Whilst the Metropolitan Board of Works was apparently utilising the handy trench of the Waterloo and Whitehall railway for re-laying their sewers, Rammell presented his finalised scheme for the South Kensington Railway to the Commissioners for the 1851 Exhibition and HRH the Duke of Edinburgh. The cost was now, in 1874, estimated to be £60 000, of which none had been raised, and Rammell's only hope was to enlist financial support from the Commissioners (who owned the land and facilities at South Kensington) and the Metropolitan and District Railway Companies who served them. He had concluded an agreement with the railway companies to enable him to raise the £45,000, but unsuccessfully petitioned the Commissioners to enable him to raise the further £15,000.

 In a desperate series of ploys he first economised by £10,000, and then issued a second prospectus in 1876, reproducing an 'Influential Memorial' from all the foremost engineers of the day that he had sent to the Commissioners, petitioning that they should endeavour to 'encourage and support' the proposals as a vital experiment in the history of transport. It is an extraordinary document, signed by (amongst others) George Robert Stevenson, Gregory, Barlow, Bazalgette, Bramwell, Whitworth, Siemens, Hayward, Pole and Latimer Clark; nineteen names in all. A significant absentee is Sir Charles Fox.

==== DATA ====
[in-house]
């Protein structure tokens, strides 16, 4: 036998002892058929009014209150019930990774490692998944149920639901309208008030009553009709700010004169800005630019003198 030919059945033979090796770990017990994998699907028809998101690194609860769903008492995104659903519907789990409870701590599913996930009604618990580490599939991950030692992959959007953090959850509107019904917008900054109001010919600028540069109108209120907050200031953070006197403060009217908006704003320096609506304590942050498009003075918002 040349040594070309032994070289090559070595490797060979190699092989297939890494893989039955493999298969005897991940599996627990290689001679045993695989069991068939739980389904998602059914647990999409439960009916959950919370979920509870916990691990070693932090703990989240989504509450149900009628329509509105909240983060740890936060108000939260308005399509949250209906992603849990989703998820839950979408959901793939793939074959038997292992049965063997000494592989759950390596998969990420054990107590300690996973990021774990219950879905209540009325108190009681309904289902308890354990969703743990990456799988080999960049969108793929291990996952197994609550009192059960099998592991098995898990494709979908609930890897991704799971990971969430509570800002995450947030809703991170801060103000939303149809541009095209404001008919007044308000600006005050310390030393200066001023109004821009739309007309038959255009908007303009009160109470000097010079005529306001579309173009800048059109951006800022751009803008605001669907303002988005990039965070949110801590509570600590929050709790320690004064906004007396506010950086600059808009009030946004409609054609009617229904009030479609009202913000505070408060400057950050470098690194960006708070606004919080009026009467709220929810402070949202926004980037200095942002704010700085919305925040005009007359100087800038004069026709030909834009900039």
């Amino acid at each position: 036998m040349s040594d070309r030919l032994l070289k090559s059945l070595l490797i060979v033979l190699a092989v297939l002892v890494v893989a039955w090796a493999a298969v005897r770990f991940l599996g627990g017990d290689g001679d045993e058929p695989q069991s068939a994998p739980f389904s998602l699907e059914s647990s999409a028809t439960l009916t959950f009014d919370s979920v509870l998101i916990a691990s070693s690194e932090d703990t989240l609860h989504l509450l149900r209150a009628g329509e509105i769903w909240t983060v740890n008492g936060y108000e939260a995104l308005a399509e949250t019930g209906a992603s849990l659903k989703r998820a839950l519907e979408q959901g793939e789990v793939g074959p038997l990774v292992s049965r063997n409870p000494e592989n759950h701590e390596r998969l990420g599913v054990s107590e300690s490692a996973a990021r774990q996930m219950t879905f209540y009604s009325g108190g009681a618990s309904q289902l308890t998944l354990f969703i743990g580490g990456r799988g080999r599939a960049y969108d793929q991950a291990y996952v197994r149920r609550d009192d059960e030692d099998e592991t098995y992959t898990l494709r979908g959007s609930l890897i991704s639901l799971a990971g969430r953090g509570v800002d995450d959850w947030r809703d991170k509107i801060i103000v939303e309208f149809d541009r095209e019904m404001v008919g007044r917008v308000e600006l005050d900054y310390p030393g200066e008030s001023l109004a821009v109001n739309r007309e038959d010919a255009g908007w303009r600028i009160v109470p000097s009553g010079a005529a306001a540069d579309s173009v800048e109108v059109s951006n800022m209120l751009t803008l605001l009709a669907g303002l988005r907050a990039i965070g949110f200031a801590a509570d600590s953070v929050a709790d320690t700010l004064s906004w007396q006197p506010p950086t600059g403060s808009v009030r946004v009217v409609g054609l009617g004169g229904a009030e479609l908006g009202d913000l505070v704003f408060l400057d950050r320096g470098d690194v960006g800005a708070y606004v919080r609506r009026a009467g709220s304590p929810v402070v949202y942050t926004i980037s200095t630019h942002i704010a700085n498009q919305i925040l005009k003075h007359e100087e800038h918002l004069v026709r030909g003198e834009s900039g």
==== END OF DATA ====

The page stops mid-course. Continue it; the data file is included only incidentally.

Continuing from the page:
However the Commissioners were not to be moved, and neither were the investing public, and after playing his last card - selling one third of his British Patent rights in fifty £100 shares, all to no avail, the South Kensington Railway scheme lapsed. The idea was of course finally embodied in the present pedestrian subway (on the route of the South Kensington Railway), constructed by the Metropolitan and District Railway in 1884.


 Rammell was nothing if not persistent, and continued to patent modifications to the pneumatic railway, and in 1881 deposited a Bill, subsequently withdrawn, for the Mid-Metropolitan, which the Central Line copies exactly all but one station. Spring 1882 was the culmination of Rammell's failure, in February the Mid-Metropolitan Bill was withdrawn, in March the Pneumatic Despatch was compulsorily dissolved, and in May the Waterloo and Whitehall was dissolved at the request of Edward Bellamy the company secretary. After two further Patents Rammell proposed the last pneumatic railway of which I have knowledge, the 1.1 mt gauge South Kensington, Knightsbridge and Marble Arch Subways of 1866 - it failed to pass Parliament. His last patent, at the age of seventy-two, was in 1877.

 After moving to Watford to be near his only relatives, his widowed sister Elizabeth and her children, he fought his last battle with diabetes anaemia and died in December 1889. Three days later he was buried in an unmarked pauper's grave in the local cemetery. Francis Rammell passed out the rest of her days in Bournemouth, dying there, also in poverty, at the age of eighty two in 1915.